Expensive home truths
Updated: 2013-10-24 07:12
Runaway property prices may not hurt economic growth at the moment, but that does not mean the country can afford a delayed response.
The longer policymakers avoid arresting the surge, the more frothy the property sector will become. Property bubbles have caused havoc in rich and poor countries alike.
The latest statistics show that China's housing prices are still far from reaching a plateau. This situation is a crucial precondition for the country to deflate a bubble without seriously damaging long-term growth potential.
Average new-home prices in 70 Chinese cities rose to a record high in September, led by Beijing, Shanghai and Guangzhou where average prices were up by more than 20 percent from a year earlier.
Such a red-hot real estate sector might look appealing to some local governments as they boost fixed-asset investment values and provide an income stream from land sales.
Yet the fact that property prices have kept rising year-on-year for nine consecutive months cannot be ignored. Nor can the fact that the pace of increase accelerated consecutively for the eighth month in the teeth of a slew of government guidelines in March to tighten control of the real estate sector. Recent signs of a buying rush, driven by fears that prices may rise further, also highlighted the increasingly heavy burden on homebuyers.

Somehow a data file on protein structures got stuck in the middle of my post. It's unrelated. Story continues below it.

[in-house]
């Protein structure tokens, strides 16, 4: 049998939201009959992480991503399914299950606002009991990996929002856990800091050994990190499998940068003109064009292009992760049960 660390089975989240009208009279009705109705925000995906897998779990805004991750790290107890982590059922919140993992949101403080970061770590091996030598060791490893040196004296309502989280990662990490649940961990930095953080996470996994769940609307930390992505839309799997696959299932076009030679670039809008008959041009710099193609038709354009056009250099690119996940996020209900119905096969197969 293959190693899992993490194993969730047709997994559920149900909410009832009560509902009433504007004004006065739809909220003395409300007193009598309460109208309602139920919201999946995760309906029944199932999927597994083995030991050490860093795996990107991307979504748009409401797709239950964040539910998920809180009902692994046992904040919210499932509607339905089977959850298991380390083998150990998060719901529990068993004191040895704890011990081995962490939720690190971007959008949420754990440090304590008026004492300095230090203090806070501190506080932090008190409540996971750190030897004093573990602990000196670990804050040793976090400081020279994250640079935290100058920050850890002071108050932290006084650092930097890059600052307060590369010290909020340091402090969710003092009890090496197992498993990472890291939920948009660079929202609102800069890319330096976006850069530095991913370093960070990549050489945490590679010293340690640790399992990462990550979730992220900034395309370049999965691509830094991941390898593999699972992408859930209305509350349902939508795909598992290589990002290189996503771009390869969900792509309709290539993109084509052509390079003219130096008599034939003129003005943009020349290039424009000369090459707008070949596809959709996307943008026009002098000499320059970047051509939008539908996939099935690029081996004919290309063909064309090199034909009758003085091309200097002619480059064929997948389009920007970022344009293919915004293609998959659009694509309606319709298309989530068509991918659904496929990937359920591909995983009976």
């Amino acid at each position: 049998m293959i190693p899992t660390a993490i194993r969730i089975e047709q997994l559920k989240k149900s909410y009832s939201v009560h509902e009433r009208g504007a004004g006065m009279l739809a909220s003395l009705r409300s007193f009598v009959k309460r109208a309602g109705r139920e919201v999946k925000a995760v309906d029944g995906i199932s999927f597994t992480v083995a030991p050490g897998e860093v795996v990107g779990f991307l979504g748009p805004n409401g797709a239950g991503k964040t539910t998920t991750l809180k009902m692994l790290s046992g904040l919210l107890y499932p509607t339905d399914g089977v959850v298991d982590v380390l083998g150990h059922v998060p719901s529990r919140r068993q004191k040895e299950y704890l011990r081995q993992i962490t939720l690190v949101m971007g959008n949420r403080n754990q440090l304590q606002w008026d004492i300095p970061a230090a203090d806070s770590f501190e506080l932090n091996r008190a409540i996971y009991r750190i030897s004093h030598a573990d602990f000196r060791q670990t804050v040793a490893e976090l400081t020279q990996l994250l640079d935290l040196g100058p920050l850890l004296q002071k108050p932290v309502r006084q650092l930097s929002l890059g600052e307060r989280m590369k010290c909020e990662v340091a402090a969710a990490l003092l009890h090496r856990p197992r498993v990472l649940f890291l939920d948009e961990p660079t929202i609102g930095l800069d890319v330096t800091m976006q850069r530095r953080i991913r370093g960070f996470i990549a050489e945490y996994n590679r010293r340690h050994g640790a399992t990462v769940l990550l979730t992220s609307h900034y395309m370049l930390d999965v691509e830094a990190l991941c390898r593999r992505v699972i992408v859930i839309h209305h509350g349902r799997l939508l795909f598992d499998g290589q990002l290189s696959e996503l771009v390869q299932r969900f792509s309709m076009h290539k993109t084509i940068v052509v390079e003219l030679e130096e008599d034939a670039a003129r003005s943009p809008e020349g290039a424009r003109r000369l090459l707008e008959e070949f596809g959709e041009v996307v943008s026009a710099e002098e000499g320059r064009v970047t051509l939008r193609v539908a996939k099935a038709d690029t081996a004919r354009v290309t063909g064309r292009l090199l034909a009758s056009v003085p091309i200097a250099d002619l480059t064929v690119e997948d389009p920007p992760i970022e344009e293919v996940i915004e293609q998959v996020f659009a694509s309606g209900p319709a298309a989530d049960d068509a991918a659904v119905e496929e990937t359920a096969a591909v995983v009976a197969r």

These are not abstract concerns, unrelated to society in general. Soaring property prices pose a possible threat to the banking system and elbow out investment in key industries. On top of this, an overheated property market makes it more difficult to persuade consumers to loosen their purse strings, considerably undermining efforts to shift the growth model toward more consumption-led growth.
It is widely expected that needed policy changes will be introduced in the Third Plenary Session of the 18th Communist Party of China Central Committee due in November.
To make consumption a key engine for the country's balanced and sustainable growth, Chinese leaders simply cannot allow increasingly unaffordable property prices to continue to act as a brake on expenditure.
(China Daily 10/24/2013 page9)